According to the research, published today, the propensity for demanding damages for accidents is “bleeding health and education services dry”.
The report, by Kent University’s School of Social Policy, Sociology and Social Research, claims that litigation culture has entered the national psyche and that suing for damages has come to be seen as normal behaviour.
This culture has proved expensive for both the education and health sectors. “Today, head teachers are surprised when parents of children injured at school do not immediately begin down the route of litigation,” it said.
It added: “Suing is not seen as the selfish act of the ‘have a go’ parent, but a selfless, responsible act to stop other children from having similar accidents.”
A 2010 study was quoted in the report which said that as many as 10 children were being awarded compensation payouts a week for injuries sustained on school premises.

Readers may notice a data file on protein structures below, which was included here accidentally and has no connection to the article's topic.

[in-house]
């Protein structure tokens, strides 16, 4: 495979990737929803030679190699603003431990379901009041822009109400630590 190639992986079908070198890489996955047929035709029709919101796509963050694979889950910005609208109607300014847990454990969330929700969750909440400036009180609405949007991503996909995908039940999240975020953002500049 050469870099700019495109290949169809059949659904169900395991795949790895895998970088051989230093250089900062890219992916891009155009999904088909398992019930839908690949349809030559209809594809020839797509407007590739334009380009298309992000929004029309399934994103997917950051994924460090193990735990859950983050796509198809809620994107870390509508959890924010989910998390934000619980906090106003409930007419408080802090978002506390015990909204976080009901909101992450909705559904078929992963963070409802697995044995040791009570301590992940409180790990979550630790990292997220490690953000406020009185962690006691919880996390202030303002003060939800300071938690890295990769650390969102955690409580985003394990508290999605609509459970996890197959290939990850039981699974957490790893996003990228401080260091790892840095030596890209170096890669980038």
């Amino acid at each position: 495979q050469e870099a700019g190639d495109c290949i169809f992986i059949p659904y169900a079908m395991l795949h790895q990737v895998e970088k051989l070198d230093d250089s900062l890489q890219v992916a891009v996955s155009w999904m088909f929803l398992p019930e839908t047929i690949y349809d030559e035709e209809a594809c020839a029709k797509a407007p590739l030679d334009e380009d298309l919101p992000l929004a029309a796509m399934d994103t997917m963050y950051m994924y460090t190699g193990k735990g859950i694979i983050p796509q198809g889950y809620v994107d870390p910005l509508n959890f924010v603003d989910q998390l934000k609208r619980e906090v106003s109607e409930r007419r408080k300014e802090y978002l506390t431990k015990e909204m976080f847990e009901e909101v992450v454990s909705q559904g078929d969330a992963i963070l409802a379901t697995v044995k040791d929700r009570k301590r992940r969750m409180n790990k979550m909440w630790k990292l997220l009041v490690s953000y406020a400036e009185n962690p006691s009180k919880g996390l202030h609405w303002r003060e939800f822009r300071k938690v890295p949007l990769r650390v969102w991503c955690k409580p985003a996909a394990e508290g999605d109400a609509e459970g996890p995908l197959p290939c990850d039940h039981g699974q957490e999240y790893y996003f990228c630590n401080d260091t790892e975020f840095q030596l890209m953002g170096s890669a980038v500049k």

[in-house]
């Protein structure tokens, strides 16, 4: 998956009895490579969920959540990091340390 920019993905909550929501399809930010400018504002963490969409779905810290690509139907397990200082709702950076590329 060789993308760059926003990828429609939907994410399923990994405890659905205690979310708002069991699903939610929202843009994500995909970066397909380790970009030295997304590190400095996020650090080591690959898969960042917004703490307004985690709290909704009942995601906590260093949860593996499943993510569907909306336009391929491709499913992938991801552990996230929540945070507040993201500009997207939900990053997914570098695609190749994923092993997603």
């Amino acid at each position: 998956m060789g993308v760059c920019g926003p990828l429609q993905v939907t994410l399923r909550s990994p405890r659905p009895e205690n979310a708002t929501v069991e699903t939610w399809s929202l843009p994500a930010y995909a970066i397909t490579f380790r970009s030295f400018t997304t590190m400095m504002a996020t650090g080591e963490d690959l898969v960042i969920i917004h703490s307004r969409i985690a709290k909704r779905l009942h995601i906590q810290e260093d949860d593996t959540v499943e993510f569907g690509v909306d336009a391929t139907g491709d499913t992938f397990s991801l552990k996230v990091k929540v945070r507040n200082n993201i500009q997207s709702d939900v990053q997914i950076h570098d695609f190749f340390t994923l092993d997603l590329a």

Schools are now also undertaking fewer school trips for fear of being hit by compensation claims, according to the study.
The study states that rather than improving safety and accountability, the compensation culture has to the contrary resulted in “significant costs to the quality of services, the experiences of those who use them and the role of professionals”.
Statistics are also given which suggest that compensation paid out by the NHS Litigation Authority has trebled in the last decade. The report claims that of the £911m awarded in 2010/11 £863m was the result of medical negligence claims.
It is also revealed that a large proportion of these negligence claims do not reach court, with as many as 45% settled privately and 38% abandoned by the claimant.